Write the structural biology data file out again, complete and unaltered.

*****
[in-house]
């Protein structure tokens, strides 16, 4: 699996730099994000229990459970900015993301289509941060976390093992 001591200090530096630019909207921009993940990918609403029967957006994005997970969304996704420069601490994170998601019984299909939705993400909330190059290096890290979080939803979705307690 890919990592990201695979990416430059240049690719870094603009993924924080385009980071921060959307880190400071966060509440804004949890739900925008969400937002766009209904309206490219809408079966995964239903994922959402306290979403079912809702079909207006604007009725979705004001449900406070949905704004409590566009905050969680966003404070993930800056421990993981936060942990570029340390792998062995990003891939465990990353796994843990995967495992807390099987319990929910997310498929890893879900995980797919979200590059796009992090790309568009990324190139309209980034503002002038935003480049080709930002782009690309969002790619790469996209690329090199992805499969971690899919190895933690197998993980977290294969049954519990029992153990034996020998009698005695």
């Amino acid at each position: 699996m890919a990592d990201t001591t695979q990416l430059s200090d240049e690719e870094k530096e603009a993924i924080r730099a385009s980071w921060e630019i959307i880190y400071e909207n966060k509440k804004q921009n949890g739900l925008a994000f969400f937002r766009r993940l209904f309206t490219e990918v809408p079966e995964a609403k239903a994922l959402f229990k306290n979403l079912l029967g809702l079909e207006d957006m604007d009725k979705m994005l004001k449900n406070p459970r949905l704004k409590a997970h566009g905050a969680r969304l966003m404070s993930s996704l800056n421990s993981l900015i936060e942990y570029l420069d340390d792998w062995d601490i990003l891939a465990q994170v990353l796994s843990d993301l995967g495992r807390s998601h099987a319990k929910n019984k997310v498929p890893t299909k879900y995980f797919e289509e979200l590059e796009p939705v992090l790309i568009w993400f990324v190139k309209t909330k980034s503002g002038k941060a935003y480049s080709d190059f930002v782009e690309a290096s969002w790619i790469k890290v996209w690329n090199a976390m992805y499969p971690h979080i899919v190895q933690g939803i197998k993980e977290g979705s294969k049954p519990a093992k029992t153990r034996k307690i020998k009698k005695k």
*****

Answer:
[in-house]
């Protein structure tokens, strides 16, 4: 699996730099994000229990459970900015993301289509941060976390093992 001591200090530096630019909207921009993940990918609403029967957006994005997970969304996704420069601490994170998601019984299909939705993400909330190059290096890290979080939803979705307690 890919990592990201695979990416430059240049690719870094603009993924924080385009980071921060959307880190400071966060509440804004949890739900925008969400937002766009209904309206490219809408079966995964239903994922959402306290979403079912809702079909207006604007009725979705004001449900406070949905704004409590566009905050969680966003404070993930800056421990993981936060942990570029340390792998062995990003891939465990990353796994843990995967495992807390099987319990929910997310498929890893879900995980797919979200590059796009992090790309568009990324190139309209980034503002002038935003480049080709930002782009690309969002790619790469996209690329090199992805499969971690899919190895933690197998993980977290294969049954519990029992153990034996020998009698005695």
């Amino acid at each position: 699996m890919a990592d990201t001591t695979q990416l430059s200090d240049e690719e870094k530096e603009a993924i924080r730099a385009s980071w921060e630019i959307i880190y400071e909207n966060k509440k804004q921009n949890g739900l925008a994000f969400f937002r766009r993940l209904f309206t490219e990918v809408p079966e995964a609403k239903a994922l959402f229990k306290n979403l079912l029967g809702l079909e207006d957006m604007d009725k979705m994005l004001k449900n406070p459970r949905l704004k409590a997970h566009g905050a969680r969304l966003m404070s993930s996704l800056n421990s993981l900015i936060e942990y570029l420069d340390d792998w062995d601490i990003l891939a465990q994170v990353l796994s843990d993301l995967g495992r807390s998601h099987a319990k929910n019984k997310v498929p890893t299909k879900y995980f797919e289509e979200l590059e796009p939705v992090l790309i568009w993400f990324v190139k309209t909330k980034s503002g002038k941060a935003y480049s080709d190059f930002v782009e690309a290096s969002w790619i790469k890290v996209w690329n090199a976390m992805y499969p971690h979080i899919v190895q933690g939803i197998k993980e977290g979705s294969k049954p519990a093992k029992t153990r034996k307690i020998k009698k005695k």